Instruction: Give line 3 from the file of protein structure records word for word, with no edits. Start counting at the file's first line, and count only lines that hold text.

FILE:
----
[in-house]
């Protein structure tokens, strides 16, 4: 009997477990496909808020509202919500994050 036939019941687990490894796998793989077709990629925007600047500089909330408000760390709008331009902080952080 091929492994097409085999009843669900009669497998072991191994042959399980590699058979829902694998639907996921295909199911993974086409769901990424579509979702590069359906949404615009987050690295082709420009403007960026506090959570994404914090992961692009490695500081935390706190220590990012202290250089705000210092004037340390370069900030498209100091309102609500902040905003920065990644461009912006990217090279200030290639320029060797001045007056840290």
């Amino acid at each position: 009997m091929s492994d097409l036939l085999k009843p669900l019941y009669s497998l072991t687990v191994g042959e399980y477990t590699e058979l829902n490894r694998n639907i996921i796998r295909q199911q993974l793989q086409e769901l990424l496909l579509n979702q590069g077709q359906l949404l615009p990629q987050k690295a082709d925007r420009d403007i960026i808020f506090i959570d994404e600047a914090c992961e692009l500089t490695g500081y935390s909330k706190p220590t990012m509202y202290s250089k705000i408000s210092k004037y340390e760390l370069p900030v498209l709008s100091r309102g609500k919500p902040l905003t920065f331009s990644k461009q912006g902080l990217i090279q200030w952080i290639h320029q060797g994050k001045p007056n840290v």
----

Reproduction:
């Amino acid at each position: 009997m091929s492994d097409l036939l085999k009843p669900l019941y009669s497998l072991t687990v191994g042959e399980y477990t590699e058979l829902n490894r694998n639907i996921i796998r295909q199911q993974l793989q086409e769901l990424l496909l579509n979702q590069g077709q359906l949404l615009p990629q987050k690295a082709d925007r420009d403007i960026i808020f506090i959570d994404e600047a914090c992961e692009l500089t490695g500081y935390s909330k706190p220590t990012m509202y202290s250089k705000i408000s210092k004037y340390e760390l370069p900030v498209l709008s100091r309102g609500k919500p902040l905003t920065f331009s990644k461009q912006g902080l990217i090279q200030w952080i290639h320029q060797g994050k001045p007056n840290v």